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Click on the Paths tab located in your Layers Palette and then click on your layer with all of the sub-paths on it, probably called "Work Path" When you apply the type to a path, it will isolate the one path—on which you've applied the type—from the others and create a new Type Path. In the case above, I typed a bunch of gibberish on one path, hence the ...


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The answer is very short; No. There is no way to sort fonts in photoshop, other than manually disabling certain fonts in your OS. Which is very hacky and probably not the best idea.


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it sounds like Gimp would have everything you need.


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welcome to GDSE! For what you need, I would suggest using masks In order to do this, the workflow that I would suggest is; Open your file (good start) ;) Make a new layer (bottom right of the layer panel) Hit 'U' to access the shape tool - you'll want to select the ellipse tool as below; Holding SHIFT and dragging your cursor will enable you to make ...


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After you locate the image you want to use for the wall decoration, print it in the size you want to use. For minimizing expense you can print portions of the image on different pieces.TIP: For added variety, solid colour or patterned disks can be made part of the grouping as well as circular graphic or typographic pieces. Decide the position and size of ...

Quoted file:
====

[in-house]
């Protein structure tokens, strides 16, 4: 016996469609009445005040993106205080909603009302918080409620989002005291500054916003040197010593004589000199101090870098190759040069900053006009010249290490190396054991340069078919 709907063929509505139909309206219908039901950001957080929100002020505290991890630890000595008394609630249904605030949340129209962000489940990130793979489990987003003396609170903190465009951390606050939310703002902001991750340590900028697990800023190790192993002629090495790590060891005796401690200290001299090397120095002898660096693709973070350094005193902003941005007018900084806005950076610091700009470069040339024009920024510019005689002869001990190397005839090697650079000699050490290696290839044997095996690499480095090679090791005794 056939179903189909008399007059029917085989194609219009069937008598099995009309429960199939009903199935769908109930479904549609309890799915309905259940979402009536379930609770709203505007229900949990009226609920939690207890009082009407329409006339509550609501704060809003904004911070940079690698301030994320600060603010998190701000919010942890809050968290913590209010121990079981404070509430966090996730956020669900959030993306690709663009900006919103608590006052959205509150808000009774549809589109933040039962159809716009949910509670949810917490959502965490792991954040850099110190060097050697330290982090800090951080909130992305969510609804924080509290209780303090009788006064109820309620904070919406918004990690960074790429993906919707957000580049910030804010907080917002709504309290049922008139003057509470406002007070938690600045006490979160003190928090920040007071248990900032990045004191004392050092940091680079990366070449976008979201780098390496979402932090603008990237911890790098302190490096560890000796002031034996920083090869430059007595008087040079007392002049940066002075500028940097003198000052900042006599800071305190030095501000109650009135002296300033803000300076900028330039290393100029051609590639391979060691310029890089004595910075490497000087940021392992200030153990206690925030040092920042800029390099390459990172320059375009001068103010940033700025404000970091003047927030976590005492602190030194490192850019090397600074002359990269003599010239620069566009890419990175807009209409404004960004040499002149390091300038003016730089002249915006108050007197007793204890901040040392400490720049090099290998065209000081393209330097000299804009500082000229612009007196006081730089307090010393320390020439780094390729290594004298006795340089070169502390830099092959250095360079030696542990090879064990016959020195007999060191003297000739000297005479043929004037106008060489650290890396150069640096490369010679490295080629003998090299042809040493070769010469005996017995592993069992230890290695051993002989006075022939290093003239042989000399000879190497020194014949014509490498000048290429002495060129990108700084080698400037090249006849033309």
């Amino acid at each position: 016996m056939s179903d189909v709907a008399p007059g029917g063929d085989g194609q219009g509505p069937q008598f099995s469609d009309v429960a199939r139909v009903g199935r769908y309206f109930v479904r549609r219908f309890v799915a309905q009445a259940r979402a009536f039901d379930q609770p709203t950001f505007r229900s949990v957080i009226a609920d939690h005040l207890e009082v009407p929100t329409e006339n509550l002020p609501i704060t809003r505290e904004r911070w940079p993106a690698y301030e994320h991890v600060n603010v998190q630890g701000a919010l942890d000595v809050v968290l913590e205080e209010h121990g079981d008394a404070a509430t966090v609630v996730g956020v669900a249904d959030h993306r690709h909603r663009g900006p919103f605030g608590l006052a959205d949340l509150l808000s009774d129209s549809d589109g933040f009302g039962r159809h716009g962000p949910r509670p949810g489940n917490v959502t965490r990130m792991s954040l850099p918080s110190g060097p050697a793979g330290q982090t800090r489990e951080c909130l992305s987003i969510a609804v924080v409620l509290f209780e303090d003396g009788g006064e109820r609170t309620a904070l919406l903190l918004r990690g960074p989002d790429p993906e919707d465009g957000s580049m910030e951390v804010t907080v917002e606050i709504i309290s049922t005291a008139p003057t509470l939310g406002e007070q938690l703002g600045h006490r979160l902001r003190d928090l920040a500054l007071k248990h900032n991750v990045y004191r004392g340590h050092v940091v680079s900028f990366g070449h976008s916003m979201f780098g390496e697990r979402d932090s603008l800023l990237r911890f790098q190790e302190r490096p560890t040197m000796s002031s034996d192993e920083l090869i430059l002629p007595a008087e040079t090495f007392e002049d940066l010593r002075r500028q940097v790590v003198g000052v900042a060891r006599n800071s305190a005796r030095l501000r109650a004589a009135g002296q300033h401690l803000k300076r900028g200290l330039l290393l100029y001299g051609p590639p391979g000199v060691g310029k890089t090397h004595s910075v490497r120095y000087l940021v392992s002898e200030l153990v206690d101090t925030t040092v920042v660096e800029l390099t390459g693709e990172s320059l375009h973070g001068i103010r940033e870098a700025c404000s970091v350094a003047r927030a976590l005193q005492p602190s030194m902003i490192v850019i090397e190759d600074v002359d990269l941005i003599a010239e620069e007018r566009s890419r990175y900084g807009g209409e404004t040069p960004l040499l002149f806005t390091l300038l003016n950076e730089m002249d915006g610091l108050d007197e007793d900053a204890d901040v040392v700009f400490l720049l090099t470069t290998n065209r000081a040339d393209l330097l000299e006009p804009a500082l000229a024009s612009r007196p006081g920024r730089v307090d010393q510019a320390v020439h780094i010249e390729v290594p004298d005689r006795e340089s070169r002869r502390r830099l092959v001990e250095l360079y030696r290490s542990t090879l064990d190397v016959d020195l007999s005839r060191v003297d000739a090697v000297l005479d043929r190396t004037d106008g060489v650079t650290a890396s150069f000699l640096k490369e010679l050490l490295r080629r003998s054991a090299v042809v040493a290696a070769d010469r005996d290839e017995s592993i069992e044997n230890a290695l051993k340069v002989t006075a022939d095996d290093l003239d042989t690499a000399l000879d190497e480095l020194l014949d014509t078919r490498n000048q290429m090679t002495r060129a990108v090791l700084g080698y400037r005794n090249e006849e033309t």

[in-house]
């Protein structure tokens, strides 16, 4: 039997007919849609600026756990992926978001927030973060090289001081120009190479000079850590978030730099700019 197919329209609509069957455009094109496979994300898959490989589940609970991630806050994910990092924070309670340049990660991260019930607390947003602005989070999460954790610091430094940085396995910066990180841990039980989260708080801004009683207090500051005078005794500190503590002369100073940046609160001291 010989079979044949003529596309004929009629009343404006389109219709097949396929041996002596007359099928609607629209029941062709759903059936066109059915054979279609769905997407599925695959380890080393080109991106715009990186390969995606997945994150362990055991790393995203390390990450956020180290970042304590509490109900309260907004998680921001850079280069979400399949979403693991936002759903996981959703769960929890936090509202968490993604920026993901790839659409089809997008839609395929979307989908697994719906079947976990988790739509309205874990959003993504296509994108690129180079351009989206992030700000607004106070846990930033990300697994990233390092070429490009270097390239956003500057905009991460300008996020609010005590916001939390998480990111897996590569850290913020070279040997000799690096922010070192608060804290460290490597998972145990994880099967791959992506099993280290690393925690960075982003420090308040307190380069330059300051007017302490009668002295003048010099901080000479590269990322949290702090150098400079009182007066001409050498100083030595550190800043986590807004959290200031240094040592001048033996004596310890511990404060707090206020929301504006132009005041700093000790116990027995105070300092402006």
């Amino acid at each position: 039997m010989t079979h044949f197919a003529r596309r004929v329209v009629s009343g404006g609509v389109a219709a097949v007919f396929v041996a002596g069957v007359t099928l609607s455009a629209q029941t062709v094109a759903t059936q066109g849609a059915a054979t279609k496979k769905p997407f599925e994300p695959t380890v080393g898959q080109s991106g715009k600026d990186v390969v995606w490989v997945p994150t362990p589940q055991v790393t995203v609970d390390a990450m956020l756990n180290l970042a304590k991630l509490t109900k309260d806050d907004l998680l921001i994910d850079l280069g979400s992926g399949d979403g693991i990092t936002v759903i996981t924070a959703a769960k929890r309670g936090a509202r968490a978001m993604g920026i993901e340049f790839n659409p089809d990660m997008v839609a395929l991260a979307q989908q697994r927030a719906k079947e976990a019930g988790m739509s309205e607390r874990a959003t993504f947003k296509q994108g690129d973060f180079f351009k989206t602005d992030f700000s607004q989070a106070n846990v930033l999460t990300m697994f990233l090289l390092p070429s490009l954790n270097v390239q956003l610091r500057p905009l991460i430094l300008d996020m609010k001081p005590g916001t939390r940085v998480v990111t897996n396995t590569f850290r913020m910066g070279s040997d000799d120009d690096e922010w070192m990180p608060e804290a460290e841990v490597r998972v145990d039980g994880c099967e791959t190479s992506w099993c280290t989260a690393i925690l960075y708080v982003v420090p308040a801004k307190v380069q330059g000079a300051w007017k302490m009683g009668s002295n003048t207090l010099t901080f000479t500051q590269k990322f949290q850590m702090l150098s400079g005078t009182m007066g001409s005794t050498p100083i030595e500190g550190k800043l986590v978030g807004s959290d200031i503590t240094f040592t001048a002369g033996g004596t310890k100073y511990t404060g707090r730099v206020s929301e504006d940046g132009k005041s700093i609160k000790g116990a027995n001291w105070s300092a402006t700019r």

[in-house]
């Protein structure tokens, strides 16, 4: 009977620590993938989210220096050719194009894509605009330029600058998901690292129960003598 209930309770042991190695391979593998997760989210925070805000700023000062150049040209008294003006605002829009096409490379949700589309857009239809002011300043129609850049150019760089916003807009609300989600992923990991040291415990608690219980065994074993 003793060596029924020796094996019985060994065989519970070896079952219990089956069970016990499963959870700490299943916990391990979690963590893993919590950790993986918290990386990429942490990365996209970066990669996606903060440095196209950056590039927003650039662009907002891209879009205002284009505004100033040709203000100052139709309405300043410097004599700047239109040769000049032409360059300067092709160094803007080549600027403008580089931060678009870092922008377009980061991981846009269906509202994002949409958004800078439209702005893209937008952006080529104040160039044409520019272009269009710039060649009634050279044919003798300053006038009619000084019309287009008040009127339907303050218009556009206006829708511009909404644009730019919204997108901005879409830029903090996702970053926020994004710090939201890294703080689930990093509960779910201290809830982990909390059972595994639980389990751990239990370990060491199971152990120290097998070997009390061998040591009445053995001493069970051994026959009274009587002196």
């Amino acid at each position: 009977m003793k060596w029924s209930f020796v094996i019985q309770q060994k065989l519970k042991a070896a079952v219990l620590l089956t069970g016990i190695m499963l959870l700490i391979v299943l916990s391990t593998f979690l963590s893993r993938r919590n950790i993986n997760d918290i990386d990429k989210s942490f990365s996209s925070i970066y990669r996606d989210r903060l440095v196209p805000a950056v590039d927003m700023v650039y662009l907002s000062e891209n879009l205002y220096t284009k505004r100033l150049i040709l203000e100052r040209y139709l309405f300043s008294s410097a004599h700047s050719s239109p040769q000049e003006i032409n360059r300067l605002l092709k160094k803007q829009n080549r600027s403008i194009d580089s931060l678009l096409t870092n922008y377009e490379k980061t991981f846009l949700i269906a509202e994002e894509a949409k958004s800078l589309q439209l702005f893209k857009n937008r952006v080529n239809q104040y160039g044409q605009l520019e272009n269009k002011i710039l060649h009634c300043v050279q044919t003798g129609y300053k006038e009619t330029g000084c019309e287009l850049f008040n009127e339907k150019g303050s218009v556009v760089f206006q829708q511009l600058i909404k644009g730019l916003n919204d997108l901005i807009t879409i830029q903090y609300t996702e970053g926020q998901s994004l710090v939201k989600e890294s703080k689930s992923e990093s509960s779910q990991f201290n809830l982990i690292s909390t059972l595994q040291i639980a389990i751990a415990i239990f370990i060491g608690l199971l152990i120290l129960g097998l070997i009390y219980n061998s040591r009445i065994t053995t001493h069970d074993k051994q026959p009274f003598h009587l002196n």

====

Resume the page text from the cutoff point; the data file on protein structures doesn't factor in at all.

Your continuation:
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Comply with the IRE reference levels and the logo will render correctly.IRE = Institute of Radio Engineers. Peak white is not 255, 100%, etc. and reference black is not 0, 0%. The value for IRE peak white is 95% representing specular highlights. The value for IRE black is 3%. Attempting to exceed these in a raster image forces averaging of the signal with ...


1

I have 2 methods 1) Optical Character Recognition Software If you don't need the original image, it may be better to recreate the page. I have used the following site to scan text from PDFs or images: http://www.onlineocr.net/ This online service will scan the document for text and convert into editable Word, Excel and Text output formats. 2) Puppet ...


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If this is scanned text and you don't need it to look like scanned page do some magic in Adobe Acrobat. http://blogs.adobe.com/acrolaw/2013/06/straighten-and-deskew-pdf-pages-in-acrobat-xi/ From Tools select "Document processing". Click "Optimize Scanned PDF", Deselect “Apply Adaptive Compression” and from "Filters" options choose the one that you would ...


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Something I would personally do (because I'm not sure why it would be doing that), would be to copy the layer style to a dummy layer, create your smart object, and reapply the layer style to the smart object which you can now adjust if you need to and it isn't baked on!


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You can do this: Edit> Convert to profile. This way you can fine tune your CMYK settings, and you will not loose any layers. However, if something will be CMYK it's better to start in CMYK, to avoid any color shifts, which can happen even if your RGB colors are within the CMYK range. Hope this helps!